Again, since Jedi is such a unique option, let’s skip the classic skills on the list and focus on the one that signals we are playing Star Wars: Use the Force. Being able to use the Force starts with having the Force Sensitivity feat, which is a bonus at the first level for Jedi. Then there’s the skill, which requires a character to have it as a “trained” skill, meaning it is one of the several designated by the player as their character’s best abilities (a function that grants a hefty +5 bonus). The skill has several inherent uses — Force trance for quick healing, Move Light Object for basic telekinetic moves, Search Your Feelings to get some insight about whether planned actions will be immediately favorable or not, Sense Force to see if there are Force users nearby, Sense Surroundings to ignore cover and concealment, and Telepathy to send a single thought. The bigger effects of the Force are in Force Powers, which are slowly acquired by PCs when they achieve Force-based feats. Then there are Force Talents, Force Techniques, and Force Secrets. Remember how I said the game can feel a bit complex, even overwhelming sometimes? This is one of those times. Talents we already covered. Techniques are higher-level abilities for Force-related Prestige Classes. Secrets are for even higher-level Force-related Prestige Classes. The last two are for ramping up the effects of existing powers, such as allowing a PC to use a power with a move action rather than a full round or expanding an area of effect.
But how does the Force feel in this game? It feels powerful! One of the benefits of having so much to acquire and improve is that it showcases how big and powerful the Force is. It can do virtually whatever someone can think up. Because the Force is everywhere and in everything, it should be capable of many things. Also, the game does a good job of allowing Force users to touch the Dark Side without immediately falling to ruin. It can corrupt without taking over. But it can take over too, and the game allows PCs to have story arcs that include both a fall and redemption, whether it be themselves or non-player character allies.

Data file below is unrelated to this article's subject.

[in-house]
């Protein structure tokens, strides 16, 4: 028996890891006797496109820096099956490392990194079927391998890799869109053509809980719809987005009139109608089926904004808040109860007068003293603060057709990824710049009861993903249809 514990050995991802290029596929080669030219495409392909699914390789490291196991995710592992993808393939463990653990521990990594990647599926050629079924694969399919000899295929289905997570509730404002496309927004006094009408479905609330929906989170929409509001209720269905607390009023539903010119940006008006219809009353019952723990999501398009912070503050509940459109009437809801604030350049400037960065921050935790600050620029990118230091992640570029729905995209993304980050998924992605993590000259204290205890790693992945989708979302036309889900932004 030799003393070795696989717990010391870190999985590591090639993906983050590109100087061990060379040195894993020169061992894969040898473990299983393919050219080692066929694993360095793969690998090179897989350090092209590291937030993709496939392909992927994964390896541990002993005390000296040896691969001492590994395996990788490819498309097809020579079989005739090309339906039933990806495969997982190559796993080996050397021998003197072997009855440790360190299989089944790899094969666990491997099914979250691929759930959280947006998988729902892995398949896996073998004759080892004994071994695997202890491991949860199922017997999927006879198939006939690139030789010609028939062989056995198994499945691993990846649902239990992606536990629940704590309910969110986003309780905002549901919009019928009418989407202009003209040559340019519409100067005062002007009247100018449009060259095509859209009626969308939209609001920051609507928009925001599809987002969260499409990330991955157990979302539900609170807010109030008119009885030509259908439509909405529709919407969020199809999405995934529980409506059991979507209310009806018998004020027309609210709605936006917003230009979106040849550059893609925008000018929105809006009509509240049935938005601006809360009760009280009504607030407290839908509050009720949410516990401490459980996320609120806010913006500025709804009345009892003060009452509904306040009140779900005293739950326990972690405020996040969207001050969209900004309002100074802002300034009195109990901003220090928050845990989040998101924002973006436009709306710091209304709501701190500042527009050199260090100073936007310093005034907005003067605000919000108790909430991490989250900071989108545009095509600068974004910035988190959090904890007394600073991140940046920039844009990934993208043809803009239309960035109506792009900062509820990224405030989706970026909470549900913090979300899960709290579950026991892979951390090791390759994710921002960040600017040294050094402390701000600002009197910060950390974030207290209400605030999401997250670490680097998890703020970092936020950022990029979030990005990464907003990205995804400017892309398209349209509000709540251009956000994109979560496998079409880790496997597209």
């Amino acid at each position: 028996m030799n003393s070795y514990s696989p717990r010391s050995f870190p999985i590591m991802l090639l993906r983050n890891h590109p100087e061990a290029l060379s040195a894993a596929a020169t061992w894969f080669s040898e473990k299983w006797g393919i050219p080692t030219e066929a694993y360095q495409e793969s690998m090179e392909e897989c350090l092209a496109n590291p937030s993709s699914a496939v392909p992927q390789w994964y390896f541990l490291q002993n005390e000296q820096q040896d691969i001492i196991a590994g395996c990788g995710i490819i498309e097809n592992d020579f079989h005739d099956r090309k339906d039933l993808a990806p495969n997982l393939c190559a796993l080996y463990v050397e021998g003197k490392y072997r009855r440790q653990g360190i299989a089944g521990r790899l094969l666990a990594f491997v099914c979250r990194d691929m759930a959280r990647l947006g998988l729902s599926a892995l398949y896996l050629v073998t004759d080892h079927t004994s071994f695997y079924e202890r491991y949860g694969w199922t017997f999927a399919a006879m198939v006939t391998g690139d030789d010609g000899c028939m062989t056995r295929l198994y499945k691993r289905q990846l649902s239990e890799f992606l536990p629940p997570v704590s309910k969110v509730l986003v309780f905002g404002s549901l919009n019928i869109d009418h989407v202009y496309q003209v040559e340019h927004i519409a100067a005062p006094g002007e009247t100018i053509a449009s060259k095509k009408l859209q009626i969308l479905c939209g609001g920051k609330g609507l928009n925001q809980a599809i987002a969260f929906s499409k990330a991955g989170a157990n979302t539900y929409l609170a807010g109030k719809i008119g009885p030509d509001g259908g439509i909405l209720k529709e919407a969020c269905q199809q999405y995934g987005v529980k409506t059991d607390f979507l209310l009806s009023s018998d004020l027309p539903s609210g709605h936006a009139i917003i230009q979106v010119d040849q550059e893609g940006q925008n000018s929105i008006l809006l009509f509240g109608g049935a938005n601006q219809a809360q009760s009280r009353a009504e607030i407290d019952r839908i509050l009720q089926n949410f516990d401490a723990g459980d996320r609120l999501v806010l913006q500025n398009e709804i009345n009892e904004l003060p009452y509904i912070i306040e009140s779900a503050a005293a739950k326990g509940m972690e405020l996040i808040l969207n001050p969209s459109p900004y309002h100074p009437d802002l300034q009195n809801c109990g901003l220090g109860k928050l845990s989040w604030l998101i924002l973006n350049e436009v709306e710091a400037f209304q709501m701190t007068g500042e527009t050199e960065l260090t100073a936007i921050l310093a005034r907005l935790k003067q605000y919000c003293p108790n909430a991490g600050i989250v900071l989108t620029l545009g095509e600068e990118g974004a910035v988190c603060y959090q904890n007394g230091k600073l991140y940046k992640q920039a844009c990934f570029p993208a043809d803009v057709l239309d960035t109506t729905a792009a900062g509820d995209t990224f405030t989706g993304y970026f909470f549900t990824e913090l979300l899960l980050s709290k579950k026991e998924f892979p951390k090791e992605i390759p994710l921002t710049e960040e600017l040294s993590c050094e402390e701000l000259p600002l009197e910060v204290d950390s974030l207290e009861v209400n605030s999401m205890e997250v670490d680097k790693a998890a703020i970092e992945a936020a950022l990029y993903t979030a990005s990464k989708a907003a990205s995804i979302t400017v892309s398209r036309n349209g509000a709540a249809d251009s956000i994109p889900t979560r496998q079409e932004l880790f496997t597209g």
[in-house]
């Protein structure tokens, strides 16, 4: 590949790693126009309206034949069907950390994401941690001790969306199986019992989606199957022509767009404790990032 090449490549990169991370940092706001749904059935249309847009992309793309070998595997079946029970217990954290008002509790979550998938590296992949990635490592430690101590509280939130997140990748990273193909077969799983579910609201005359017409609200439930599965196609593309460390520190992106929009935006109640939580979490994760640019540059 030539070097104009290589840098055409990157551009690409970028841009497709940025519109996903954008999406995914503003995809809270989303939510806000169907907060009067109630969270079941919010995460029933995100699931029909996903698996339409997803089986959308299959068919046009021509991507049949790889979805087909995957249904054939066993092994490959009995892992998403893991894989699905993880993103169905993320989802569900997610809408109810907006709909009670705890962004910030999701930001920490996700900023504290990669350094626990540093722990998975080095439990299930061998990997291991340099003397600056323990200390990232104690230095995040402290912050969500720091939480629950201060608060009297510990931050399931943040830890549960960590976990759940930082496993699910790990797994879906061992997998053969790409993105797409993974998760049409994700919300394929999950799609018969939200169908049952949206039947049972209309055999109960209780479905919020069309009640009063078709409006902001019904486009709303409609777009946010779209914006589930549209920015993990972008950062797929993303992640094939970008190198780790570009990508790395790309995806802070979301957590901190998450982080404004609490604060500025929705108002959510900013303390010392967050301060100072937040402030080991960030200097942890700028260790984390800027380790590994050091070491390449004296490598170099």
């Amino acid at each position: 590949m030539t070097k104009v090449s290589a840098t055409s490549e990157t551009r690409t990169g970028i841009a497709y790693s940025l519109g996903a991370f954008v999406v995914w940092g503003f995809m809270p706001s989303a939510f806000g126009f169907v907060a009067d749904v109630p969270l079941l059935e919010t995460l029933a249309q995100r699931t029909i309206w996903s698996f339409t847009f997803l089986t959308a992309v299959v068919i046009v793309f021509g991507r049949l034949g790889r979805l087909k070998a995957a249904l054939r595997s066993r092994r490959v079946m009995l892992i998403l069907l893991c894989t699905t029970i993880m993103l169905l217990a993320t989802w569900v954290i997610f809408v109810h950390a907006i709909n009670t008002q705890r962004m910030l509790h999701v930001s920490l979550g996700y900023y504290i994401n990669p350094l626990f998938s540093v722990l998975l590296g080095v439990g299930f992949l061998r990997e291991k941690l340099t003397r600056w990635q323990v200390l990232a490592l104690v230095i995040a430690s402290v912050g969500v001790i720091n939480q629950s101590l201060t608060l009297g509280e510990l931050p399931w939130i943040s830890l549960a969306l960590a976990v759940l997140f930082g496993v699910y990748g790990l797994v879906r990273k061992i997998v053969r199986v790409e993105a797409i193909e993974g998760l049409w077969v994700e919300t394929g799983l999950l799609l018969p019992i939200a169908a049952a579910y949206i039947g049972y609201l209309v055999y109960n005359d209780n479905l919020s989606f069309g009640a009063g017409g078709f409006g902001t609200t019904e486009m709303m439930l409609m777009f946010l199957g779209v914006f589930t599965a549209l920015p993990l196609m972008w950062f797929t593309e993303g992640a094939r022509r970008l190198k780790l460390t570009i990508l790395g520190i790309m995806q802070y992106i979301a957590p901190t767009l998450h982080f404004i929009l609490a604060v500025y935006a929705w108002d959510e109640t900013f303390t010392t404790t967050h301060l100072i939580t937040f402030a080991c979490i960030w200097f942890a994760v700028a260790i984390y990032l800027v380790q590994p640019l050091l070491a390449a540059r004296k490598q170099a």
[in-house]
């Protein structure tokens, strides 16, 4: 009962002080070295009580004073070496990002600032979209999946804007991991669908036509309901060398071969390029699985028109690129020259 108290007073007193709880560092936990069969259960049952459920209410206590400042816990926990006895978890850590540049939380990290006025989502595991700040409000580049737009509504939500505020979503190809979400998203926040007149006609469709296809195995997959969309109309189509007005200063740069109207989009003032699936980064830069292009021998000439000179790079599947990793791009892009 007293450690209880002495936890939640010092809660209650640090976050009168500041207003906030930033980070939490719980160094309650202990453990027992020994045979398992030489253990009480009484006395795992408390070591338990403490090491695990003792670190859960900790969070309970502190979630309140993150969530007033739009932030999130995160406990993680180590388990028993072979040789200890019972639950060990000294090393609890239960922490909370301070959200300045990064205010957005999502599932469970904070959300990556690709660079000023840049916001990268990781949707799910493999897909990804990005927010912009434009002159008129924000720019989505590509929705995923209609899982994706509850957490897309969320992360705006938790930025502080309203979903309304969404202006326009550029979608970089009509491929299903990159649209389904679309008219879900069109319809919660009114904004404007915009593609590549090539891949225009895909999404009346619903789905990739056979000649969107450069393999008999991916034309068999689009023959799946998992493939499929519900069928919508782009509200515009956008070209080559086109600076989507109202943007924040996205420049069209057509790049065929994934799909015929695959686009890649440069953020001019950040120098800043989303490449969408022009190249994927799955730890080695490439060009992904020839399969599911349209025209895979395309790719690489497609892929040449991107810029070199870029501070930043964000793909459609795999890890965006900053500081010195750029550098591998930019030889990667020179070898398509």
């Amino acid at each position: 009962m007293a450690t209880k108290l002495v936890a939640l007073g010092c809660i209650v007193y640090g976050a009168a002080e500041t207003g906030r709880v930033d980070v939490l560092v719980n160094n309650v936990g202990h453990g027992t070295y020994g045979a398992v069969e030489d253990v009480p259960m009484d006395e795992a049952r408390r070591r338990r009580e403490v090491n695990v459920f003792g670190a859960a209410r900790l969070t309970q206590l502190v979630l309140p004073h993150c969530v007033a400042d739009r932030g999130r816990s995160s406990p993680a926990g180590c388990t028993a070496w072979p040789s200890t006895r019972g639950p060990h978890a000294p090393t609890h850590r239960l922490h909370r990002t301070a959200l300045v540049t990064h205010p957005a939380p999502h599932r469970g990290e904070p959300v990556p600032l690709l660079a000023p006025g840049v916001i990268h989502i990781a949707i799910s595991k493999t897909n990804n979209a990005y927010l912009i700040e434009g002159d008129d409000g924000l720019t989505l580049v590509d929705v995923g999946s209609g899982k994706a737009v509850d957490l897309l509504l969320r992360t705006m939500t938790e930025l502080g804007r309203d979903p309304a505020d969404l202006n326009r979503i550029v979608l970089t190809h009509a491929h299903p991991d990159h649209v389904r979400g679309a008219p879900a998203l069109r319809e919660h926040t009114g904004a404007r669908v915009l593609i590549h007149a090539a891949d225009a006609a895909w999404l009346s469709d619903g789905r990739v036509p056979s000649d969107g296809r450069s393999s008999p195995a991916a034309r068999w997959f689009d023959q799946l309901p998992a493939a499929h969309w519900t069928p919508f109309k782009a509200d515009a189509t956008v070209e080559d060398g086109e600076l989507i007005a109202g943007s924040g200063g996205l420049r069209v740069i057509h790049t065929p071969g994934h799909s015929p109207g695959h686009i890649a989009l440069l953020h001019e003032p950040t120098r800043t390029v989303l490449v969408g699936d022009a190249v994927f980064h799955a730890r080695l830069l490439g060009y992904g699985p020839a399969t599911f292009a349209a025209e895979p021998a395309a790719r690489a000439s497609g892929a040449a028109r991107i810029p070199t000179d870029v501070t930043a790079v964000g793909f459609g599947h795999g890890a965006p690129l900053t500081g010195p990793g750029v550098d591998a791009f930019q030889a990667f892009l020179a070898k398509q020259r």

The game’s meta currency is the Force Point (and there are Destiny Points, an optional mechanic we’ll get to next). PCs get a few of these each level and can use them for the mundane effect of adding a d6 to an attack roll, skill check, or ability check. Force Sensitive characters can also use them to activate certain powers (and to restore the use of those powers to their “active suite”).
The optional Destiny function is a way to give players long-term goals that include in-game benefits and penalties, with a static reward for those who accomplish their big goals. These points are awarded one per level and are used as a meta currency to activate bonuses while making progress on a PC’s Destiny — a sort of hyper-specific Force Point. So, if a PC chooses Rescue (at creation or as a revealed plot point down the line), they can earn Destiny Points to use to help save a specific person from death or an object from destruction. It might not even be obvious at the time. A player may learn through play that their Rescue goal is a person they hadn’t even met when they took their initial inspiration. One example in the book is Wicket saving Leia from Imperial scout troopers on Endor.
Now let’s talk about combat. The game is essentially a re-skinned D&D so the basics probably don’t need rehashing here. Let’s focus on what’s unique or at least system- and setting-defining. There are things like damage thresholds to reflect how massive amounts of damage can cause devastating effects unlike a trickle of smaller hits. But the more unique, and, to me, more frustrating part of a character’s health is represented by the Condition Track. The track represents the slow and cumulative degradation of a person, droid, vehicle, or device. There are four conditions between normal and helpless. The first three impose -1, -2, and -5 penalties while the fourth halves movement and adds -10 penalties. Certain game actions can move characters back up the track. And while I like systems that can reflect the difference between flesh wounds and injuries that make your vision blur or reflexes dull, this one seems heavy on the bookkeeping.
The game’s piles of modifiers can make combat feel a little too much like math class, but it does come with the benefit of giving combat a sense of depth that doesn’t feel like a war simulator but instead offers a lot of options other than the feel bad of “I shoot. I miss. That’s my turn.”
An often difficult system for a Star Wars game to handle is space combat. From scaling issues between ships that range from barely bigger than the pilot to the myriad sizes of Star Destroyers to the various actions offered that allow non-pilot PCs to feel like they’re contributing, this edition doesn’t do this combat setting much better or worse than others. It merely provides even more minutia (feats, talents, etc.) to make the experience as specific and specialized as a player wants.
Some other versions of gaming in the Star Wars universe do some things better. For a slim, rules-light experience, stick to the original West End Games rules. For an experienced group that wants to use the narrative dice system, there’s Fantasy Flight Games. This system is a fine option for players who are comfortable with classic D&D systems but want to play in George Lucas’ sandbox.